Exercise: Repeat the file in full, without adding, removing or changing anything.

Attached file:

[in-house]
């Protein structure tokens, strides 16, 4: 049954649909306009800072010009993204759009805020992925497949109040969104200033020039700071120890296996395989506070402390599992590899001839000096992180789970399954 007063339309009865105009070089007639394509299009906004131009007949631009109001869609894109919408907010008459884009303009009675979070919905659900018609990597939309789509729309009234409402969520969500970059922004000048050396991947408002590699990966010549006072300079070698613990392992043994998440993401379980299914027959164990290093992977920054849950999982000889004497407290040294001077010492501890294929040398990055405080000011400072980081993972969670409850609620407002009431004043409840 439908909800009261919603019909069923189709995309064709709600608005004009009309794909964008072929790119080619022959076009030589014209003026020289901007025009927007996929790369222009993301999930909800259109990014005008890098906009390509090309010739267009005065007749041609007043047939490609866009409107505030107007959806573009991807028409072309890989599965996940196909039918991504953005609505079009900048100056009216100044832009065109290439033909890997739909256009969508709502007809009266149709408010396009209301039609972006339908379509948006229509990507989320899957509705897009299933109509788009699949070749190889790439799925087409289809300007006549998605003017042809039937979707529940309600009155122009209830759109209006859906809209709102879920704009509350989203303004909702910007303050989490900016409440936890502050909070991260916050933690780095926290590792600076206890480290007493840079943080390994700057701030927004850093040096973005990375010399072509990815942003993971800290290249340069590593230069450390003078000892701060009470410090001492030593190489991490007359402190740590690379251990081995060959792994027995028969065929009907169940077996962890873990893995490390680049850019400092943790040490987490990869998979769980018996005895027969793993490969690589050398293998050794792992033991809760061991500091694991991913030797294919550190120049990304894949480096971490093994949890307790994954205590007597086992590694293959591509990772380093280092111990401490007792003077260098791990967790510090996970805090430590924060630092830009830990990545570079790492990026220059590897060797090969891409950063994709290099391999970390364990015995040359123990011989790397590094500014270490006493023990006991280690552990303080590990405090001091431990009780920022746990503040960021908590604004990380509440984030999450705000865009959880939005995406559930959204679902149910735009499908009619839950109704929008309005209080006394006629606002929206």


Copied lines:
[in-house]
């Protein structure tokens, strides 16, 4: 049954649909306009800072010009993204759009805020992925497949109040969104200033020039700071120890296996395989506070402390599992590899001839000096992180789970399954 007063339309009865105009070089007639394509299009906004131009007949631009109001869609894109919408907010008459884009303009009675979070919905659900018609990597939309789509729309009234409402969520969500970059922004000048050396991947408002590699990966010549006072300079070698613990392992043994998440993401379980299914027959164990290093992977920054849950999982000889004497407290040294001077010492501890294929040398990055405080000011400072980081993972969670409850609620407002009431004043409840 439908909800009261919603019909069923189709995309064709709600608005004009009309794909964008072929790119080619022959076009030589014209003026020289901007025009927007996929790369222009993301999930909800259109990014005008890098906009390509090309010739267009005065007749041609007043047939490609866009409107505030107007959806573009991807028409072309890989599965996940196909039918991504953005609505079009900048100056009216100044832009065109290439033909890997739909256009969508709502007809009266149709408010396009209301039609972006339908379509948006229509990507989320899957509705897009299933109509788009699949070749190889790439799925087409289809300007006549998605003017042809039937979707529940309600009155122009209830759109209006859906809209709102879920704009509350989203303004909702910007303050989490900016409440936890502050909070991260916050933690780095926290590792600076206890480290007493840079943080390994700057701030927004850093040096973005990375010399072509990815942003993971800290290249340069590593230069450390003078000892701060009470410090001492030593190489991490007359402190740590690379251990081995060959792994027995028969065929009907169940077996962890873990893995490390680049850019400092943790040490987490990869998979769980018996005895027969793993490969690589050398293998050794792992033991809760061991500091694991991913030797294919550190120049990304894949480096971490093994949890307790994954205590007597086992590694293959591509990772380093280092111990401490007792003077260098791990967790510090996970805090430590924060630092830009830990990545570079790492990026220059590897060797090969891409950063994709290099391999970390364990015995040359123990011989790397590094500014270490006493023990006991280690552990303080590990405090001091431990009780920022746990503040960021908590604004990380509440984030999450705000865009959880939005995406559930959204679902149910735009499908009619839950109704929008309005209080006394006629606002929206």